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dc.contributor.authorCoombes, Brookeen_US
dc.contributor.authorBisset, Leanneen_US
dc.contributor.authorConnelly, Lukeen_US
dc.contributor.authorBrooks, Peteren_US
dc.contributor.authorVicenzino, Billen_US
dc.date.accessioned2017-05-03T15:10:08Z
dc.date.available2017-05-03T15:10:08Z
dc.date.issued2009en_US
dc.date.modified2010-06-29T06:46:11Z
dc.identifier.issn14712474en_US
dc.identifier.doi10.1186/1471-2474-10-76en_AU
dc.identifier.urihttp://hdl.handle.net/10072/29878
dc.description.abstractBackground: Corticosteroid injection and physiotherapy are two commonly prescribed interventions for management of lateral epicondylalgia. Corticosteroid injections are the most clinically efficacious in the short term but are associated with high recurrence rates and delayed recovery, while physiotherapy is similar to injections at 6 weeks but with significantly lower recurrence rates. Whilst practitioners frequently recommend combining physiotherapy and injection to overcome harmful effects and improve outcomes, study of the benefits of this combination of treatments is lacking. Clinicians are also faced with the paradox that the powerful anti-inflammatory corticosteroid injections work well, albeit in the short term, for a noninflammatory condition like lateral epicondylalgia. Surprisingly, these injections have not been rigorously tested against placebo injections. This study primarily addresses both of these issues. Methods: A randomised placebo-controlled clinical trial with a 2 נ2 factorial design will evaluate the clinical efficacy, costeffectiveness and recurrence rates of adding physiotherapy to an injection. In addition, the clinical efficacy and adverse effects of corticosteroid injection beyond that of a placebo saline injection will be studied. 132 participants with a diagnosis of lateral epicondylalgia will be randomly assigned by concealed allocation to one of four treatment groups - corticosteroid injection, saline injection, corticosteroid injection with physiotherapy or saline injection with physiotherapy. Physiotherapy will comprise 8 sessions of elbow manipulation and exercise over an 8 week period. Blinded follow-up assessments will be conducted at baseline, 4, 8, 12, 26 and 52 weeks after randomisation. The primary outcome will be a participant rating of global improvement, from which measures of success and recurrence will be derived. Analyses will be conducted on an intention-to-treat basis using linear mixed and logistic regression models. Healthcare costs will be collected from a societal perspective, and along with willingness-to-pay and quality of life data will facilitate cost-effectiveness and cost-benefit analyses. Conclusion: This trial will utilise high quality trial methodologies in accordance with CONSORT guidelines. Findings from this study will assist in the development of evidence based practice recommendations and potentially the optimisation of resource allocation for rehabilitating lateral epicondylalgia. Trial registration: Australian New Zealand Clinical Trials Register ACTRN12609000051246en_US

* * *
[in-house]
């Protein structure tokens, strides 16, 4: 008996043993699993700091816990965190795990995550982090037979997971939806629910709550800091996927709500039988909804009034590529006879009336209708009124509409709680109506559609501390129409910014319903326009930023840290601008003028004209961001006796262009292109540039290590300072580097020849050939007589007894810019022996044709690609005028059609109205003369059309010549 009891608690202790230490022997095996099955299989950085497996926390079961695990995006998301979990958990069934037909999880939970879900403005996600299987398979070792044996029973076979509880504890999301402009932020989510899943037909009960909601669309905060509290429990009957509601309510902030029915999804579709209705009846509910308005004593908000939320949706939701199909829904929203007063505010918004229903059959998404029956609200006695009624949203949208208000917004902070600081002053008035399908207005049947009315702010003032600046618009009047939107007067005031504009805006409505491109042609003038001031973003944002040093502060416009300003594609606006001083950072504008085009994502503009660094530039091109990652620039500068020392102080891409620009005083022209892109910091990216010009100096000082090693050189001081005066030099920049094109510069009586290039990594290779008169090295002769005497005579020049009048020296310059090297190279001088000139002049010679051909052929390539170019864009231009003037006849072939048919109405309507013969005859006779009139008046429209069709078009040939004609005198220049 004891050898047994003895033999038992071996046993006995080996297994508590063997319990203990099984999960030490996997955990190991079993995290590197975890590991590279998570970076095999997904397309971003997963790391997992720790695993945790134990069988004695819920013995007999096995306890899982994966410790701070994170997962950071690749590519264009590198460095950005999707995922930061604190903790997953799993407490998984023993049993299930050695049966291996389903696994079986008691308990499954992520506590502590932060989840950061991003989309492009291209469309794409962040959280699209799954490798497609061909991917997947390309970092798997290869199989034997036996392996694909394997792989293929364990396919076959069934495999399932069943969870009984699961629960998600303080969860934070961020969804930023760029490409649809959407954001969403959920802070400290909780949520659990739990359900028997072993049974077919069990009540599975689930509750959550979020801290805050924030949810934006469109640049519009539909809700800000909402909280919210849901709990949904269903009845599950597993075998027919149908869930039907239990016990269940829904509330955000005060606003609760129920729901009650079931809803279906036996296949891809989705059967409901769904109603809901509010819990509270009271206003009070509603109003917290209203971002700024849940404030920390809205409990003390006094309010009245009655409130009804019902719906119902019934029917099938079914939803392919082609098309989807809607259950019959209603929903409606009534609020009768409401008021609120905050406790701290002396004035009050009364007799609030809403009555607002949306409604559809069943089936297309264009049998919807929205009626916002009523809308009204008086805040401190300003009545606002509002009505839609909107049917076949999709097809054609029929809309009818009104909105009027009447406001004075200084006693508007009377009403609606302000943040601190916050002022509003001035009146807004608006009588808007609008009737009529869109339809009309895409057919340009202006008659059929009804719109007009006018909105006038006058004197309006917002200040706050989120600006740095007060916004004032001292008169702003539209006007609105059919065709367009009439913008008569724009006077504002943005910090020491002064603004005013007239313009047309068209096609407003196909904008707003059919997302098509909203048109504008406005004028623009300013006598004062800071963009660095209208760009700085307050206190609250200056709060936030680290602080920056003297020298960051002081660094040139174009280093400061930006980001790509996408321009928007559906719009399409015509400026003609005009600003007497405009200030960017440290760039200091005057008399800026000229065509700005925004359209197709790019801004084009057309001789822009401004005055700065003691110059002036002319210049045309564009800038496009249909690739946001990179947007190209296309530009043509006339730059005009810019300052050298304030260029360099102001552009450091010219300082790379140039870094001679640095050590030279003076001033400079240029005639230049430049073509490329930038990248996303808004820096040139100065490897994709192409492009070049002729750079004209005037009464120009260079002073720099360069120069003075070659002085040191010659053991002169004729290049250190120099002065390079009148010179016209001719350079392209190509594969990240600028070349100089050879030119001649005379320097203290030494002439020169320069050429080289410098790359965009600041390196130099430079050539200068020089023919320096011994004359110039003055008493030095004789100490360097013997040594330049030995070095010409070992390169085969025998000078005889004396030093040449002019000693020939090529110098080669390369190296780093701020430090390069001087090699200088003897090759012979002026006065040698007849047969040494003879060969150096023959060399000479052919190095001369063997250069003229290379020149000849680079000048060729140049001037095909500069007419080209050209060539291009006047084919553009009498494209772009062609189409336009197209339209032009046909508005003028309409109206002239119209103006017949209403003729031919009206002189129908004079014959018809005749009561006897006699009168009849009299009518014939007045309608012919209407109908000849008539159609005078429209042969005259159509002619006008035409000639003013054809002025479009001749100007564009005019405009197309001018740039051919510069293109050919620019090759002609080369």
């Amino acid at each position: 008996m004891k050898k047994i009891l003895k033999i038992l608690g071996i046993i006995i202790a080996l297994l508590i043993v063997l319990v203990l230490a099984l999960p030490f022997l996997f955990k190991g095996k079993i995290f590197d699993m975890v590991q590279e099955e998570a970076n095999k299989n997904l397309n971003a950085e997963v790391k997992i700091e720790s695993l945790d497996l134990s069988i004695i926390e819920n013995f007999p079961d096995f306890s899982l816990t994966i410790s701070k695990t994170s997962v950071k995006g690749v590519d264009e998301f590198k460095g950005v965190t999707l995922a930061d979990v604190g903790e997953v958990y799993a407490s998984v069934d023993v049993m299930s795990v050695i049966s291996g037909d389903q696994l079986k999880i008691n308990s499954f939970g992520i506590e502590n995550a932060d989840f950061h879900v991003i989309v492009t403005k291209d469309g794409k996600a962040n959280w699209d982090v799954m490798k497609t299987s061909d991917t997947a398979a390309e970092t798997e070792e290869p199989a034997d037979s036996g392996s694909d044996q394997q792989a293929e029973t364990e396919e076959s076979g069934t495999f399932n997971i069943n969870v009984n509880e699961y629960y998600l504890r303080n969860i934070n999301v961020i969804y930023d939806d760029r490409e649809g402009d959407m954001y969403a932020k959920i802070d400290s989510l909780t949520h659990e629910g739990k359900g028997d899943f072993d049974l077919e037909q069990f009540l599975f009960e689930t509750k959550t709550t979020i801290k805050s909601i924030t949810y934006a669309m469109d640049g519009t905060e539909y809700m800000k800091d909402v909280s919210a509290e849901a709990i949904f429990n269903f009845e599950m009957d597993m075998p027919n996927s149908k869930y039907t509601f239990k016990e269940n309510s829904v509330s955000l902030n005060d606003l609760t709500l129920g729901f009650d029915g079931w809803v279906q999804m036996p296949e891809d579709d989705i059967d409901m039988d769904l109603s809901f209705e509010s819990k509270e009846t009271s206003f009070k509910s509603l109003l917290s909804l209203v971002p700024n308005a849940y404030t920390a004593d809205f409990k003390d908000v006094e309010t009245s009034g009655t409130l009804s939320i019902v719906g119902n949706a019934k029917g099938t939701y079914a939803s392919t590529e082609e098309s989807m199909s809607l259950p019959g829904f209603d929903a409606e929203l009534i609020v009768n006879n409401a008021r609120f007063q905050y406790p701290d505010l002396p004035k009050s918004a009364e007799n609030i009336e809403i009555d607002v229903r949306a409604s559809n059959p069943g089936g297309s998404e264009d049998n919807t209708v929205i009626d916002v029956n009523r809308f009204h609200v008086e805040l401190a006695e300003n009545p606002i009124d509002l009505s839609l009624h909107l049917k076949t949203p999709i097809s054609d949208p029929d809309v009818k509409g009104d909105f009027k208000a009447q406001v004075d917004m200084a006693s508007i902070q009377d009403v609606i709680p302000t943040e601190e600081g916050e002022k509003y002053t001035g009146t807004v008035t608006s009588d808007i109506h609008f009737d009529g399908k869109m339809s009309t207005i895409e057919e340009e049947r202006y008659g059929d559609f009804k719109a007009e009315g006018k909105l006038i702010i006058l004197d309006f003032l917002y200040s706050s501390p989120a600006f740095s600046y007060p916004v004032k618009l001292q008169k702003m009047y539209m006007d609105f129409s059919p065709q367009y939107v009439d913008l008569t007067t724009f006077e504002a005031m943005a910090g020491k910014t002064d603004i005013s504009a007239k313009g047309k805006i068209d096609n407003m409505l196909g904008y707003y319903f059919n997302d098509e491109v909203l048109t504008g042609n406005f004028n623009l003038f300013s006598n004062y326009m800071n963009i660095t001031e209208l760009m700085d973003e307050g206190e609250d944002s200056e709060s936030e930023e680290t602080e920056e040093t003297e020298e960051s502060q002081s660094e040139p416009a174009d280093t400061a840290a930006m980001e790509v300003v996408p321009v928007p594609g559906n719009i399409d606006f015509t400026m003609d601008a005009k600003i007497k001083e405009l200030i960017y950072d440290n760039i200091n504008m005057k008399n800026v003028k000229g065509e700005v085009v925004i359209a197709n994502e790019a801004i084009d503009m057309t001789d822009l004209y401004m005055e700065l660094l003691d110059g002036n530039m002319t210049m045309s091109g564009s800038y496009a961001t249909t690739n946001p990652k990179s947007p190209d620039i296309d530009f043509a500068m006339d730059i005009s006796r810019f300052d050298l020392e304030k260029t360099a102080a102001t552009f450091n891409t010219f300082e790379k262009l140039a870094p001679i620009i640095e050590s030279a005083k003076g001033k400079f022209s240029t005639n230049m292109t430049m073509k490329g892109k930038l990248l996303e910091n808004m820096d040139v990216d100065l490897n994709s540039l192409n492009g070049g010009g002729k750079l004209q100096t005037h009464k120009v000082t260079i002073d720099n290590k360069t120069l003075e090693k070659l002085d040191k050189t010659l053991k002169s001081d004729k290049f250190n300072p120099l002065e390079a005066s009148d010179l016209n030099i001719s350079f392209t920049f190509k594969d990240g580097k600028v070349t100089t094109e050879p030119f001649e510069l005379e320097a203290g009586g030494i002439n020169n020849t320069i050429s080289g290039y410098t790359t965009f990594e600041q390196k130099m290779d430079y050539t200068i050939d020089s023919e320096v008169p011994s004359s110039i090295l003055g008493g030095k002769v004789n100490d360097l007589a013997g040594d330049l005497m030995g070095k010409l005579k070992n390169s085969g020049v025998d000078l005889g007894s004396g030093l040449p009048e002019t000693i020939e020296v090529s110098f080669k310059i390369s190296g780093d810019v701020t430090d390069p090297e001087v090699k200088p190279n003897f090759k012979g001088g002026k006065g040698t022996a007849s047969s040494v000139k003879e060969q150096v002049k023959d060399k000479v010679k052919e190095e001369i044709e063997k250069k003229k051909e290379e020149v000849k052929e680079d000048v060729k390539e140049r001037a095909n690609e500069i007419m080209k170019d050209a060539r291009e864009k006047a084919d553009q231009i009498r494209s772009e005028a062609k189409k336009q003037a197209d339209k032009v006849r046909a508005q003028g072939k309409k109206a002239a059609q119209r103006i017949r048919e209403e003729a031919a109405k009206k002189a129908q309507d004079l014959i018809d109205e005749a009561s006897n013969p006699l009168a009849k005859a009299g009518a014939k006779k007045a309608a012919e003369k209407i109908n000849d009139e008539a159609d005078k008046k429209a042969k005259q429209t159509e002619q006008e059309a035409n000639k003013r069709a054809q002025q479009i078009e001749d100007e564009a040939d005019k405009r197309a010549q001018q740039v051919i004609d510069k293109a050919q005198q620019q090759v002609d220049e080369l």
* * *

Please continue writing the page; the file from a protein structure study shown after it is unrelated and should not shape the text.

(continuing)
dc.description.peerreviewedYesen_US
dc.description.publicationstatusYesen_AU
dc.format.extent818589 bytes
dc.format.mimetypeapplication/pdf
dc.languageEnglishen_US
dc.language.isoen_AU
dc.publisherBioMed Central Ltden_US
dc.publisher.placeUnited Kingdomen_US
dc.relation.ispartofstudentpublicationNen_AU
dc.relation.ispartofpagefrom1en_US
dc.relation.ispartofpageto11en_US
dc.relation.ispartofjournalBMC Musculoskeletal Disordersen_US
dc.relation.ispartofvolume10en_US
dc.rights.retentionYen_AU
dc.subject.fieldofresearchMedical and Health Sciences not elsewhere classifieden_US
dc.subject.fieldofresearchcode119999en_US
dc.titleOptimising corticosteroid injection for lateral epicondylalgia with the addition of physiotherapy: A protocol for a randomised control trial with placebo comparisonen_US
dc.typeJournal articleen_US
dc.type.descriptionC1 - Peer Reviewed (HERDC)en_US
dc.type.codeC - Journal Articlesen_US
dcterms.licensehttp://creativecommons.org/licenses/by/2.0en_US
gro.description.notepublicPage numbers are not for citation purposes. Instead, this article has the unique article number of 10:76.en_AU
gro.rights.copyrightCopyright 2009 Coombs et al; licensee BioMed Central Ltd. This is an Open Access article distributed under the terms of the Creative Commons Attribution License (http://creativecommons.org/licenses/by/2.0), which permits unrestricted use, distribution, and reproduction in any medium, provided the original work is properly cited.en_AU
gro.date.issued2009
gro.hasfulltextFull Text


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